I cried at Walmart today.

I stood there in the parking lot and cried for the sheer emotional relief of it. This was after I’d been embarassed by myself and my offspring constantly being in the way of other shoppers for yes, three whole hours, corralling my little brood and suggesting manners at every turn, finally losing sight of a child in the parking lot and finding him with other people leaning out of their vehicles … and all this after leaving home this morning, where my kids dumped the dog food bowl three times in three different rooms. People in the store had been giving me either polite or sympathetic looks as we hauled down any given crowded aisle.

When the four of us are bumbling through stores, saying “Excuse us!” twenty-six times, and when my rush to get out of the checkout line with our overflowing cart results in me forgetting something (“Ma’am, Ma’am! Your purse!”), I feel like a burden to other people. And I wish I could say it only happened in stores! But I’m usually in need of a babysitting swap with a friend. My children have been known to shout or tumble (voluntarily or not) to the floor in the middle of a library. Someone’s always opening the door for us as we edge through with the stroller. And I am often late. Make that always late.

I don’t know if this is a legitimate connection, but this makes me think of Peter and his horror at Jesus serving him and washing his feet (John 13:1-11). I feel an unfortunate kinship with Peter here. I would rather be the one serving, the stronger one, the helper, and am quite embarrassed when others do things on my behalf. I am convinced this is one of the reasons God gave me three kids so close together! Not to discount the necessity of servanthood, but I needed to get into the habit of laying down my pride and arrogance as the “giver” and become the “receiver”—because in the body of Christ, we’re all doing both. None of us, Paul notes, can say, “I don’t need you!” (1 Corinthians 12:21-26). Having kids has made me weaker (though, of course, stronger), needier, and certainly more grateful.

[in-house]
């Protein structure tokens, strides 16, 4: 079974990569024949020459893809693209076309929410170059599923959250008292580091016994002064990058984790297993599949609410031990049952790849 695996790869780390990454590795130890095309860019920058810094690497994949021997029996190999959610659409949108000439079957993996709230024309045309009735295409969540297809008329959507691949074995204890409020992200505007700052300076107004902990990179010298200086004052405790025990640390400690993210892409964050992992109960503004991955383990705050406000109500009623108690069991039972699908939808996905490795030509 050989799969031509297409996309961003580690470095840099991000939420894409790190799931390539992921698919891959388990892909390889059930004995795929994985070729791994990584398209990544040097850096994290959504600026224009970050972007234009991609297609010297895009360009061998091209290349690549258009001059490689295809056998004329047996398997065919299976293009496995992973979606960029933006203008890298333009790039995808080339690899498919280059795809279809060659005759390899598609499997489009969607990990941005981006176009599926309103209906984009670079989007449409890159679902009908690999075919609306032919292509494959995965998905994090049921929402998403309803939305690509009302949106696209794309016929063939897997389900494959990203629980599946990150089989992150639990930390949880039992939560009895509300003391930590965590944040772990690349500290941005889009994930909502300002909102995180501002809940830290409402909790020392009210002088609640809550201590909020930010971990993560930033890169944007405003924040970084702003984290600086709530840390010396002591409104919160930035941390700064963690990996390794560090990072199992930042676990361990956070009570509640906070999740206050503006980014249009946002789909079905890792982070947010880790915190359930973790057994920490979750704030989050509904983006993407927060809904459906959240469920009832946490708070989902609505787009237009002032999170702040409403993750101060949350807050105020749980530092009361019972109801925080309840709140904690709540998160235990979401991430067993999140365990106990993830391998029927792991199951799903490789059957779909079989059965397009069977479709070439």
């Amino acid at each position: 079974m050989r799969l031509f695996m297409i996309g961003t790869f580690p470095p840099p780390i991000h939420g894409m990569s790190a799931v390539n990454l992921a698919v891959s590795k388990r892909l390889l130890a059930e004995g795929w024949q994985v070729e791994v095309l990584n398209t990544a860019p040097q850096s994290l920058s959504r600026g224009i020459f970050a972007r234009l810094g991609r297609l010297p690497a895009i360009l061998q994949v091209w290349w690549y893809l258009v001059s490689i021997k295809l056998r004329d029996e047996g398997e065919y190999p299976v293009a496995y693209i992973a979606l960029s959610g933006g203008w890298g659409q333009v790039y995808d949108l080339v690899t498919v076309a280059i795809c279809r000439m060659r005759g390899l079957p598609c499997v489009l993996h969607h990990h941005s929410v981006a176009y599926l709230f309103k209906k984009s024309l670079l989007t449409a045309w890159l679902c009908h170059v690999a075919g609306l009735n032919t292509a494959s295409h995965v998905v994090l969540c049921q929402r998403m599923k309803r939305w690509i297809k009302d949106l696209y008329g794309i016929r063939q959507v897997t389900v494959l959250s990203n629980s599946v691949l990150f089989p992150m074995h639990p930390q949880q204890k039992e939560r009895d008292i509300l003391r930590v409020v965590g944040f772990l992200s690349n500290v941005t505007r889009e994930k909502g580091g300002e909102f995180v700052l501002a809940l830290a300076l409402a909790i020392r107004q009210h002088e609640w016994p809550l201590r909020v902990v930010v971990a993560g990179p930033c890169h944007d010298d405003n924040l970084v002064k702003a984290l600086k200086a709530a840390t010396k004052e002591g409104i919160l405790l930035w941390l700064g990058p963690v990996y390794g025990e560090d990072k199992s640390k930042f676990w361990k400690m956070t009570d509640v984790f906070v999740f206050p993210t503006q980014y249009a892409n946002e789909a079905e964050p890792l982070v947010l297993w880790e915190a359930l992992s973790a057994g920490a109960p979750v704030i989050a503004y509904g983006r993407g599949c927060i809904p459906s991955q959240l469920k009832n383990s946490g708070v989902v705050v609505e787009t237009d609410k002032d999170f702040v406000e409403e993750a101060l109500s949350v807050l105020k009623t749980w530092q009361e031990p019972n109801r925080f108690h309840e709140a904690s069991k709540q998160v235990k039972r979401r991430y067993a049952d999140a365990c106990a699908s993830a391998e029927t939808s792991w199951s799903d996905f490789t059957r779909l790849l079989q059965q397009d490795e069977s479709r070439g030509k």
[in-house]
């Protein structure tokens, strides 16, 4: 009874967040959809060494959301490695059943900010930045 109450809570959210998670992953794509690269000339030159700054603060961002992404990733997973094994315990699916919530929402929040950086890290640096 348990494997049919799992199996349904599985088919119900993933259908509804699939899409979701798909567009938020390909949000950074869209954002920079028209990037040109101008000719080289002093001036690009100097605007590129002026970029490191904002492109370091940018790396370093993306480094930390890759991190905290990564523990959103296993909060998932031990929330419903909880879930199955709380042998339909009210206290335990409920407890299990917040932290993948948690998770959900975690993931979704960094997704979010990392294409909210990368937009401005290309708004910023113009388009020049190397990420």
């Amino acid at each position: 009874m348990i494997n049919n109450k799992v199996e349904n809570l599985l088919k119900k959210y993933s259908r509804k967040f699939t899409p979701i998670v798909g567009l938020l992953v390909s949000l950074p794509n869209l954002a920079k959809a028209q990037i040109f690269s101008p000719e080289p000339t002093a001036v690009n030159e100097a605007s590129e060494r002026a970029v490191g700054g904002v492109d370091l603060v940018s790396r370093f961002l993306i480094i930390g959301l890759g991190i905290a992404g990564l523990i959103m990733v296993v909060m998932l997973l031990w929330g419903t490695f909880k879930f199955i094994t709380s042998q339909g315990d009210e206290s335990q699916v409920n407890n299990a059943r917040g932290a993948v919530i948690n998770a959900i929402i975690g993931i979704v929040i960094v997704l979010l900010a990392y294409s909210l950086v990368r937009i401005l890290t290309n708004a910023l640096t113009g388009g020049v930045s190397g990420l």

This may be, in fact, why Jesus told us that we must become like little children to receive and enter the kingdom of heaven (Matthew 18:3, Mark 10:15, Luke 18:17). There’s no question that my kids are dependent, needy … not always humbly, mind you, but trust me, they’re always asking for what they need!

So the next time you’re wanting to crawl in a hole—or cry in a parking lot—because of how you’re in the way, may God use your neediness to bless you.